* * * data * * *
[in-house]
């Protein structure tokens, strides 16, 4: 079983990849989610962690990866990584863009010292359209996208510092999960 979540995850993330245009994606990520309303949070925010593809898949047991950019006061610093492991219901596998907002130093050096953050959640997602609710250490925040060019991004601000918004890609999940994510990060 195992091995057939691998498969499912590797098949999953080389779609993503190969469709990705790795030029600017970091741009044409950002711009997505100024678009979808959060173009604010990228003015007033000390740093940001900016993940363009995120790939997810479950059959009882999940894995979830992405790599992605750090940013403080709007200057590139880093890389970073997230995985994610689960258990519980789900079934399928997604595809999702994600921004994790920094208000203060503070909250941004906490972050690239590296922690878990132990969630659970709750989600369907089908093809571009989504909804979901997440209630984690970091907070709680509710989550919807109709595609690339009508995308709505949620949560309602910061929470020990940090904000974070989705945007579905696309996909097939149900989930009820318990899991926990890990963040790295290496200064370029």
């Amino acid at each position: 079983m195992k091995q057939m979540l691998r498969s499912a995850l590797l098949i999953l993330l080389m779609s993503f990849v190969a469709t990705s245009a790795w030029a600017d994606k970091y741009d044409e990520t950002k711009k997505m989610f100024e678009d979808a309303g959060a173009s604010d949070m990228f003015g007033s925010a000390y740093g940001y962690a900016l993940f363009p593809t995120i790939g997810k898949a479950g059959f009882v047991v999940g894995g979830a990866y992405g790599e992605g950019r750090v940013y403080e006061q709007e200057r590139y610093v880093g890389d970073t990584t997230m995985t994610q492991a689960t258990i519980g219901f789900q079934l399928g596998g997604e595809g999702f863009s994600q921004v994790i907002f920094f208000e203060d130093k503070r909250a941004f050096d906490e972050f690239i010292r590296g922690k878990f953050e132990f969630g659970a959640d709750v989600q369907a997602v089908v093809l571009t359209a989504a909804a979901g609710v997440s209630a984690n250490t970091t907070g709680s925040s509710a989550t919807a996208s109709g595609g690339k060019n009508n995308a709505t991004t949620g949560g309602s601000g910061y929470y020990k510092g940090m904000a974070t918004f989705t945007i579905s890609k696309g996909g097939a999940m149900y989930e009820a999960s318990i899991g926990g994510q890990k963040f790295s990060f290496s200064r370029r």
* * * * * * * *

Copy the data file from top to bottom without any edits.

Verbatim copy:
[in-house]
């Protein structure tokens, strides 16, 4: 079983990849989610962690990866990584863009010292359209996208510092999960 979540995850993330245009994606990520309303949070925010593809898949047991950019006061610093492991219901596998907002130093050096953050959640997602609710250490925040060019991004601000918004890609999940994510990060 195992091995057939691998498969499912590797098949999953080389779609993503190969469709990705790795030029600017970091741009044409950002711009997505100024678009979808959060173009604010990228003015007033000390740093940001900016993940363009995120790939997810479950059959009882999940894995979830992405790599992605750090940013403080709007200057590139880093890389970073997230995985994610689960258990519980789900079934399928997604595809999702994600921004994790920094208000203060503070909250941004906490972050690239590296922690878990132990969630659970709750989600369907089908093809571009989504909804979901997440209630984690970091907070709680509710989550919807109709595609690339009508995308709505949620949560309602910061929470020990940090904000974070989705945007579905696309996909097939149900989930009820318990899991926990890990963040790295290496200064370029």
């Amino acid at each position: 079983m195992k091995q057939m979540l691998r498969s499912a995850l590797l098949i999953l993330l080389m779609s993503f990849v190969a469709t990705s245009a790795w030029a600017d994606k970091y741009d044409e990520t950002k711009k997505m989610f100024e678009d979808a309303g959060a173009s604010d949070m990228f003015g007033s925010a000390y740093g940001y962690a900016l993940f363009p593809t995120i790939g997810k898949a479950g059959f009882v047991v999940g894995g979830a990866y992405g790599e992605g950019r750090v940013y403080e006061q709007e200057r590139y610093v880093g890389d970073t990584t997230m995985t994610q492991a689960t258990i519980g219901f789900q079934l399928g596998g997604e595809g999702f863009s994600q921004v994790i907002f920094f208000e203060d130093k503070r909250a941004f050096d906490e972050f690239i010292r590296g922690k878990f953050e132990f969630g659970a959640d709750v989600q369907a997602v089908v093809l571009t359209a989504a909804a979901g609710v997440s209630a984690n250490t970091t907070g709680s925040s509710a989550t919807a996208s109709g595609g690339k060019n009508n995308a709505t991004t949620g949560g309602s601000g910061y929470y020990k510092g940090m904000a974070t918004f989705t945007i579905s890609k696309g996909g097939a999940m149900y989930e009820a999960s318990i899991g926990g994510q890990k963040f790295s990060f290496s200064r370029r």